Most people associate January with New Year’s celebrations and the start of a brand new year. It’s an important time for many people, whether they are planning to change their lifestyles or simply excited to welcome something new. For people in Japan, the month is extra special, as it represents one of life’s most important milestones.
Seijin no hi (成人の日), or literally “Adult’s Day”, is something many young people look forward to. In Japan, the age of adulthood is 20, and those nearing that age are often overcome with excitement. Each year, new adults are congratulated amidst celebrations with friends and family, as parents look on proudly. Those eligible gather early in the morning, mingling with other locals as they await speeches and presents. Later in the day, many will go out for drinks with friends or relatives.
Numerous other countries also have special events or traditions that celebrate those who recently enter into adulthood. The first Japanese coming of age celebration allegedly occurred in 714 AD, when a prince dressed up in new robes and a fresh hairstyle to signify his adulthood. First officially established in 1948, Coming of Age Day was held on January 15th. In 2000, the date was changed to a Monday to allow for a three day weekend.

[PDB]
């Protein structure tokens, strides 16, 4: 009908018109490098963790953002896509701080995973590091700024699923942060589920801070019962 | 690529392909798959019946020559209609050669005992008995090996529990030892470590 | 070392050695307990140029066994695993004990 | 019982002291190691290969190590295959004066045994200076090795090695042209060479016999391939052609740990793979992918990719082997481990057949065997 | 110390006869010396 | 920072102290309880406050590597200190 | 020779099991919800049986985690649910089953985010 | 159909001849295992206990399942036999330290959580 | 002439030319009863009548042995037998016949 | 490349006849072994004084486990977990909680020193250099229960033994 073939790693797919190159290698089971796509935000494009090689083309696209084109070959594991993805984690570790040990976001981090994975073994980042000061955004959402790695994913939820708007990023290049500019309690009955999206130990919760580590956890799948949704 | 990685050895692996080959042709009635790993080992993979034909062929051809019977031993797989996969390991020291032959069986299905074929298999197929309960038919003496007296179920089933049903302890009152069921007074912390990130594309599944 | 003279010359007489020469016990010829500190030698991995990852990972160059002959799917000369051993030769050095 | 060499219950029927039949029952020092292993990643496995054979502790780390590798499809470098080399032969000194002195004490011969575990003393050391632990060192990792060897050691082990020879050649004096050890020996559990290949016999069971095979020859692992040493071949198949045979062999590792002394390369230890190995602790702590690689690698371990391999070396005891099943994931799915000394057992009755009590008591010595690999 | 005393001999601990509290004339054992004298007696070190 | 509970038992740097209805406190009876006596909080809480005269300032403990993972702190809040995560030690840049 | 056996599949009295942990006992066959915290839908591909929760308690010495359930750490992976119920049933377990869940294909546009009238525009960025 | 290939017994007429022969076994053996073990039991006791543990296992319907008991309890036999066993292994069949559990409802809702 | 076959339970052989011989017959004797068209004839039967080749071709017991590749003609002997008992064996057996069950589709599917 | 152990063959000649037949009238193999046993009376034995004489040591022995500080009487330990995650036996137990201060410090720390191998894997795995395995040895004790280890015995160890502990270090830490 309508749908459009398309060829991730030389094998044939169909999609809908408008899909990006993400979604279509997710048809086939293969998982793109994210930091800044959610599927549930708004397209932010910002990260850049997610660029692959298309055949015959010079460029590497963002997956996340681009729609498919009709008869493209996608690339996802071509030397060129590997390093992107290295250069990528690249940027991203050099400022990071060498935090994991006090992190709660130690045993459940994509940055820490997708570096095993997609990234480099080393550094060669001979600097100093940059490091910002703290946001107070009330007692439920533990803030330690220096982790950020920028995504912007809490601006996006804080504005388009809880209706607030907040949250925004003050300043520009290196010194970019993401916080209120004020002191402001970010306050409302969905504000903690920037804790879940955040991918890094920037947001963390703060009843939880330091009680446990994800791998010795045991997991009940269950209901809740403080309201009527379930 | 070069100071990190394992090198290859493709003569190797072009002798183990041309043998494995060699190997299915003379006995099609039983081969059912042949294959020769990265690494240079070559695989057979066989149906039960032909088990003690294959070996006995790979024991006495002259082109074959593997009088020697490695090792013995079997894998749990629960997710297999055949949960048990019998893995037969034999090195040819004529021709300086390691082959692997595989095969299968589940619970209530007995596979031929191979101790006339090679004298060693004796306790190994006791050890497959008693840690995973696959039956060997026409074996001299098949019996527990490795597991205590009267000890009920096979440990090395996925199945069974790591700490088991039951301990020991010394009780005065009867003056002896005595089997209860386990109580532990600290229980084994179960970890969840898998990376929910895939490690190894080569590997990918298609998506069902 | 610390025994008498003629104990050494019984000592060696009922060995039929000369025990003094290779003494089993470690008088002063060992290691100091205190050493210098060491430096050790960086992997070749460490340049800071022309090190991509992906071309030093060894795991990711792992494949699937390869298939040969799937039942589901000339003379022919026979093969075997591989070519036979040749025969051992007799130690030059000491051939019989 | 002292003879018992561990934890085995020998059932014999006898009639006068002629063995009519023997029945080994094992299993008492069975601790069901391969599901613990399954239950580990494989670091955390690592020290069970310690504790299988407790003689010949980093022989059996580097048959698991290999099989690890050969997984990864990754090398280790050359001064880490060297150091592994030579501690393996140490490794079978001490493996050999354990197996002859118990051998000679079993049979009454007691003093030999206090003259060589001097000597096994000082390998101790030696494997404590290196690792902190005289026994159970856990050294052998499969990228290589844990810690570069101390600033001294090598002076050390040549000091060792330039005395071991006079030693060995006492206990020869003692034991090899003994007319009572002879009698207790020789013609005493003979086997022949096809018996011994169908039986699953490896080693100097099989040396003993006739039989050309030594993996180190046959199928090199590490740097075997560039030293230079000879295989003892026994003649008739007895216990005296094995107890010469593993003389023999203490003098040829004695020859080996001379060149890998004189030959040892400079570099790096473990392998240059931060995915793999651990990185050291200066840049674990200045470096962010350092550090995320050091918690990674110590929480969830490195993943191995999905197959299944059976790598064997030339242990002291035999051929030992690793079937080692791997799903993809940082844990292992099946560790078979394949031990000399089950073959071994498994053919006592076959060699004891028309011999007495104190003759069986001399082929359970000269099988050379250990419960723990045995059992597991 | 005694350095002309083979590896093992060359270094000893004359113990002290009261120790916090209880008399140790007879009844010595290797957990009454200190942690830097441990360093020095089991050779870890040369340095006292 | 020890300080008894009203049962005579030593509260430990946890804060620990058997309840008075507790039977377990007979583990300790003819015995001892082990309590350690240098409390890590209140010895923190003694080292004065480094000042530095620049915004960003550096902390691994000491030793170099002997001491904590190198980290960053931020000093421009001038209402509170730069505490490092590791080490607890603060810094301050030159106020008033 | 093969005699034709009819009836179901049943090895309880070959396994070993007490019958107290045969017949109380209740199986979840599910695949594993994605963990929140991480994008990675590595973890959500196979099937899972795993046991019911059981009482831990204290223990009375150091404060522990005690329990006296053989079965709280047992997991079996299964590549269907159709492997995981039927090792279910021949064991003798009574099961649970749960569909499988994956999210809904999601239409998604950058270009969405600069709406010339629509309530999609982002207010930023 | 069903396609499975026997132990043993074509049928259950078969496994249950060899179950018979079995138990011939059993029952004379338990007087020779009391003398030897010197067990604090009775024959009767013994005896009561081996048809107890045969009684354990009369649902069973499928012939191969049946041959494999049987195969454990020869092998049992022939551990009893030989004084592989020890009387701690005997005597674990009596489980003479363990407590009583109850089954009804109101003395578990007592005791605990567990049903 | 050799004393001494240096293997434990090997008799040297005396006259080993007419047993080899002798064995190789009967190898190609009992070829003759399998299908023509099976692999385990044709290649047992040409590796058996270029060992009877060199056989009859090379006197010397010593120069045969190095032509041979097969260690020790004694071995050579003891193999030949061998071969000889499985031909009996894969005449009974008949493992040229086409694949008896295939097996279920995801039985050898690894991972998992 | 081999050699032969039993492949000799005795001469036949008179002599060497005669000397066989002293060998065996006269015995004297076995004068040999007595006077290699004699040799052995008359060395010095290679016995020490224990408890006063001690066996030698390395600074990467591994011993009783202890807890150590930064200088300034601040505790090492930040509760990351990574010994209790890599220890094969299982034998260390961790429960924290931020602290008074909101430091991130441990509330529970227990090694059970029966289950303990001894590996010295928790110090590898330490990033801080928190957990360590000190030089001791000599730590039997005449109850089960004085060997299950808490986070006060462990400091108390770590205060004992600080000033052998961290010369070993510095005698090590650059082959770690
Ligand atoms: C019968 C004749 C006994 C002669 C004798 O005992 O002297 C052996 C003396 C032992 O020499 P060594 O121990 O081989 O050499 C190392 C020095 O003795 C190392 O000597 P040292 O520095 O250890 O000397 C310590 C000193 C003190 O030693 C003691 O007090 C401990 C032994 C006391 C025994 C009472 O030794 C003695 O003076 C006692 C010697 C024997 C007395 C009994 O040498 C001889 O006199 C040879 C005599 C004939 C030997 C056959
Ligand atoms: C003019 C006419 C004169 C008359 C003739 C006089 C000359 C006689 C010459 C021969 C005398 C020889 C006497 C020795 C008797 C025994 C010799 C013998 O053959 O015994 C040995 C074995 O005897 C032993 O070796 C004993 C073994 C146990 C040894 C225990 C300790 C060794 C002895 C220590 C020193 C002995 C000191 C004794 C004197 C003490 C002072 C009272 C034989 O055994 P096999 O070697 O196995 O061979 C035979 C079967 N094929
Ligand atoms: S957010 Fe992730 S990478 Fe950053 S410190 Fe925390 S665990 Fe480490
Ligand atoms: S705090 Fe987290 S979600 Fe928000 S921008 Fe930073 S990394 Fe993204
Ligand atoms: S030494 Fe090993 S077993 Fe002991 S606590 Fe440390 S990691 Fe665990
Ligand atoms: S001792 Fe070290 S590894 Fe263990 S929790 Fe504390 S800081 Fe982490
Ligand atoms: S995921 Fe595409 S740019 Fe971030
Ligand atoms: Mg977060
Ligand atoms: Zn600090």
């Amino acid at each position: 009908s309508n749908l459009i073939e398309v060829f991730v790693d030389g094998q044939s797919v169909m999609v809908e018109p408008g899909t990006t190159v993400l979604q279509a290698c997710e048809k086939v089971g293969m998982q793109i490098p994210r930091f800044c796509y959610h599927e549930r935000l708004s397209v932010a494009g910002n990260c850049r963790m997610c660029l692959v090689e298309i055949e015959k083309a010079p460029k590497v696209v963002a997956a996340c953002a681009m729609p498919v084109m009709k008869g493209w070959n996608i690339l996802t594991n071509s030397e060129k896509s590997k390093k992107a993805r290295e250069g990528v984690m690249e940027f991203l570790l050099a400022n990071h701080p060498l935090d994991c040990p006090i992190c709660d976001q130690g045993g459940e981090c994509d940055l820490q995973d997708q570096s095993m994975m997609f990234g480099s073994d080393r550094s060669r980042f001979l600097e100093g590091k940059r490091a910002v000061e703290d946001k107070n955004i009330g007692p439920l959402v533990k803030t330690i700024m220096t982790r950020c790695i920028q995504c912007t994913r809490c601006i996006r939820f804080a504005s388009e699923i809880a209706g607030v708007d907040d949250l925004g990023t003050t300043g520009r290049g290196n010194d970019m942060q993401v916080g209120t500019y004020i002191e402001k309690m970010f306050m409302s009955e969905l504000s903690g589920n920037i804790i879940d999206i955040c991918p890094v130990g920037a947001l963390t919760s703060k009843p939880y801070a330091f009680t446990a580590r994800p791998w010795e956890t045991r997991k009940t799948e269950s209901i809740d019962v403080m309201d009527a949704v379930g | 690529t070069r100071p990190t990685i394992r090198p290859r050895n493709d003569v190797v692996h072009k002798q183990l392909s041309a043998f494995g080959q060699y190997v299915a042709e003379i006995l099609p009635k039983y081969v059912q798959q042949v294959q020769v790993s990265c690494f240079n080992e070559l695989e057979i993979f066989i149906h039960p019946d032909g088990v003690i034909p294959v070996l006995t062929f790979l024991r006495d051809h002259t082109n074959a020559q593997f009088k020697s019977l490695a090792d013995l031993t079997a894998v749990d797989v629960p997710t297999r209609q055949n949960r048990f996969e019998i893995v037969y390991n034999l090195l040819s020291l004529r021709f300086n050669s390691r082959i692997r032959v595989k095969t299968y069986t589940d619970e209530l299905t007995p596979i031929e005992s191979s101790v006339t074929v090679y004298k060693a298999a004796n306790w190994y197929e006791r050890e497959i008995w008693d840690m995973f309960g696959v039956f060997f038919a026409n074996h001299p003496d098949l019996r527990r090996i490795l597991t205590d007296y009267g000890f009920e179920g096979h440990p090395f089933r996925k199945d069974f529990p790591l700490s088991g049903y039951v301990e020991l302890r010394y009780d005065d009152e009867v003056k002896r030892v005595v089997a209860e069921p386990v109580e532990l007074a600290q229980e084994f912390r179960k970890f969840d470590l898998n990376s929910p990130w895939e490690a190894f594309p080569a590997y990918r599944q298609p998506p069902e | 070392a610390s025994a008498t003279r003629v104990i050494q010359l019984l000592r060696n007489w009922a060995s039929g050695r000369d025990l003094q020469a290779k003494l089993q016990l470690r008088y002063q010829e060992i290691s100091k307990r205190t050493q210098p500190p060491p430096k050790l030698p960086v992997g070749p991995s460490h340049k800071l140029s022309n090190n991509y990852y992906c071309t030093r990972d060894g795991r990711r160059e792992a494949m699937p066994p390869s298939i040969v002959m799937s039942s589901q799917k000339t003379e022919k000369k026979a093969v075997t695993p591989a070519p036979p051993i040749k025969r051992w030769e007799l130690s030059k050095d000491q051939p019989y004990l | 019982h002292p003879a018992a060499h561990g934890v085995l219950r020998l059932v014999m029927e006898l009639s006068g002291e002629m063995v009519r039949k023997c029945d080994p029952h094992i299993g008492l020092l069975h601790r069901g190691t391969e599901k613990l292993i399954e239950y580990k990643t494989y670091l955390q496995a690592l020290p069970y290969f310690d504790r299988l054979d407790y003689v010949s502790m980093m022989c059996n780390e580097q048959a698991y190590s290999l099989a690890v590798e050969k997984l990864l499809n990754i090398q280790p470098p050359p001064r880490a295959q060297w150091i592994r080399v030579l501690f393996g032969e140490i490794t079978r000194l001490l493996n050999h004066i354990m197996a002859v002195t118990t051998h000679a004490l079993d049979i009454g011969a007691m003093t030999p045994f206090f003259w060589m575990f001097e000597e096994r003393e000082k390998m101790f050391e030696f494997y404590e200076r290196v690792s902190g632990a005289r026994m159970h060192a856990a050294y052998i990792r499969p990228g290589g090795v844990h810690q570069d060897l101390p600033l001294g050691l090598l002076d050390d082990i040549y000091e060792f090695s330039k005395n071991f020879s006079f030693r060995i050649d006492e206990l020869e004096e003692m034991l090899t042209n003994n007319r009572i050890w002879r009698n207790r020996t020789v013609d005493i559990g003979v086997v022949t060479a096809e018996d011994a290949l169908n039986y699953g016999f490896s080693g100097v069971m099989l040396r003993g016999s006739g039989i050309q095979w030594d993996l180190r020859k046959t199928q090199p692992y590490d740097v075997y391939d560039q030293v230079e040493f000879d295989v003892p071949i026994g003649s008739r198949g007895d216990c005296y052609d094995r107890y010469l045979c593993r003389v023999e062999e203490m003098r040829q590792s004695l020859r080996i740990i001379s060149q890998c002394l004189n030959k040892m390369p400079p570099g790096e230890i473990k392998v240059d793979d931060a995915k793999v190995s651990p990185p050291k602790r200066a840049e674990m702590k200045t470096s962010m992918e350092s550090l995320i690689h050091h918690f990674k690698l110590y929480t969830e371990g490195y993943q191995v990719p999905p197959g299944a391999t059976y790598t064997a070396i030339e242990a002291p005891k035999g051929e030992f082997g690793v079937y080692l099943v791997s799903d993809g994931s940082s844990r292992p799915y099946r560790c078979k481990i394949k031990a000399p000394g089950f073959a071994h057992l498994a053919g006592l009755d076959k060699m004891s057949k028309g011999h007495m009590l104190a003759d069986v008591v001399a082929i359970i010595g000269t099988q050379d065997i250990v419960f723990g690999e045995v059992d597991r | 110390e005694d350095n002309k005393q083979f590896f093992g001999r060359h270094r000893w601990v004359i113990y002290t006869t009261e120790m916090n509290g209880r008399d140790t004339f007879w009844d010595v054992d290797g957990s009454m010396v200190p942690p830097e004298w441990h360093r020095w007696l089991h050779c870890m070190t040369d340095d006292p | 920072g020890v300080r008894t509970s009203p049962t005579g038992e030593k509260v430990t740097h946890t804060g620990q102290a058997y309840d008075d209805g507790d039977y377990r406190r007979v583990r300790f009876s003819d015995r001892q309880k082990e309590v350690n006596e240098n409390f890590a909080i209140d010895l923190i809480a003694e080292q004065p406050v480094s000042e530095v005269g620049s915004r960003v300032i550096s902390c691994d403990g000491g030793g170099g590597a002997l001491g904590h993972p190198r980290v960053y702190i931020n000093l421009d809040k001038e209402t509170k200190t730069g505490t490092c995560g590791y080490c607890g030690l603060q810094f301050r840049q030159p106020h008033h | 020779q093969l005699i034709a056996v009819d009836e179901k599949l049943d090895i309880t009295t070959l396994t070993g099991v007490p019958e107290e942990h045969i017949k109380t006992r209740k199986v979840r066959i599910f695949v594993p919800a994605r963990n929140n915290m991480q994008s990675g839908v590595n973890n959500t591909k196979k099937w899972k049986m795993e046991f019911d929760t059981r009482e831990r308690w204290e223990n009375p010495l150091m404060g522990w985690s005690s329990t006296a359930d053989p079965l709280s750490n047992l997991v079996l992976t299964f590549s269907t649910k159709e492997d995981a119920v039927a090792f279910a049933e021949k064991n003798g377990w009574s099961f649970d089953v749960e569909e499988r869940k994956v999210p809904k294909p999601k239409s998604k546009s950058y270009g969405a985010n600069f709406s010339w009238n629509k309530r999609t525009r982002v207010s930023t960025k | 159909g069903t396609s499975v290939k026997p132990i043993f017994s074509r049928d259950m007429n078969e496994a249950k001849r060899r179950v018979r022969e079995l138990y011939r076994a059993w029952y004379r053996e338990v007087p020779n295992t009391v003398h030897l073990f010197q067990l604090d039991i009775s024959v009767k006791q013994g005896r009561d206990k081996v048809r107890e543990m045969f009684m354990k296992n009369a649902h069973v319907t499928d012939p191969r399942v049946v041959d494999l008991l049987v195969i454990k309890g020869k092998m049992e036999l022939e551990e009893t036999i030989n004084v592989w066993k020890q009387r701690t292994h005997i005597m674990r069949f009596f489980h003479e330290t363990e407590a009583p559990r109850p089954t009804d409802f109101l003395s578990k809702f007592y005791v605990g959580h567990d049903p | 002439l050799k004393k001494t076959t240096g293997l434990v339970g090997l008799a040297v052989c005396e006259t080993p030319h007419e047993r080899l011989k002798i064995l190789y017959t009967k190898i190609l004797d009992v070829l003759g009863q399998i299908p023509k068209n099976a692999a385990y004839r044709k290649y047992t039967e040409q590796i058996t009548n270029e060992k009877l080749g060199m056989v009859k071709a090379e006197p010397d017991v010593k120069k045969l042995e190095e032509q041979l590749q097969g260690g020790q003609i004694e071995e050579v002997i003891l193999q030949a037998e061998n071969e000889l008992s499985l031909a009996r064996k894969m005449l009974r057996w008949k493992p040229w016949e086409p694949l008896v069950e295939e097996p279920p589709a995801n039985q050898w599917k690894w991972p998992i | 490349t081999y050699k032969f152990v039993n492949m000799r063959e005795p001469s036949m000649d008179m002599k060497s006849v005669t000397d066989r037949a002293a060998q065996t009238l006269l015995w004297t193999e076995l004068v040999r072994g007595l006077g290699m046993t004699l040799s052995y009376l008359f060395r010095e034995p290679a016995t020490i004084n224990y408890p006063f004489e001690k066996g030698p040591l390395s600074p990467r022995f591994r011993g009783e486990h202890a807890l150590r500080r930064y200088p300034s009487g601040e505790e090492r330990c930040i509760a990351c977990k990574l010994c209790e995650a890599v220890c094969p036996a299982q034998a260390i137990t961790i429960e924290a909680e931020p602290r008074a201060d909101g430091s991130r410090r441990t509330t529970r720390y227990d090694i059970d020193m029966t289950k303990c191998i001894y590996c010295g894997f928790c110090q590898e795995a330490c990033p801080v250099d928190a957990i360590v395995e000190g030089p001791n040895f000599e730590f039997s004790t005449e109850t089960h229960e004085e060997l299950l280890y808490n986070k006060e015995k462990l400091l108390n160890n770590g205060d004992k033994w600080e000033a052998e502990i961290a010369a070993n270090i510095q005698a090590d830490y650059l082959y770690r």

One of the trademarks of this holiday is the fashion, especially for women. Look around a Coming of Age Day celebration and you will notice most of the stars dressed in their finest kimono, with perfectly coiffed hair and accessories. The event is so important to some that they will go to special salons to ensure they look their best. Men will also dress up for the occasion. Some will be decked out in traditional attire, though suits have become increasingly common.
The holiday is an important one for individuals, but it is equally important for prefectures and local governments. Local and prefectural organizations organize many of the festivities, and officials will also give speeches. The organizations eagerly welcome these new adults, for they will become important members of the community and agents of change.
Of course, the holiday is not all about fun and games. Being an adult comes with serious responsibilities, which is something both the community and parents emphasize. No longer children, the speeches firmly underline their new status as mature members of society and the need to act accordingly. Indeed, the participants are joyous over their new freedoms, but also eager to prove themselves in their new roles.
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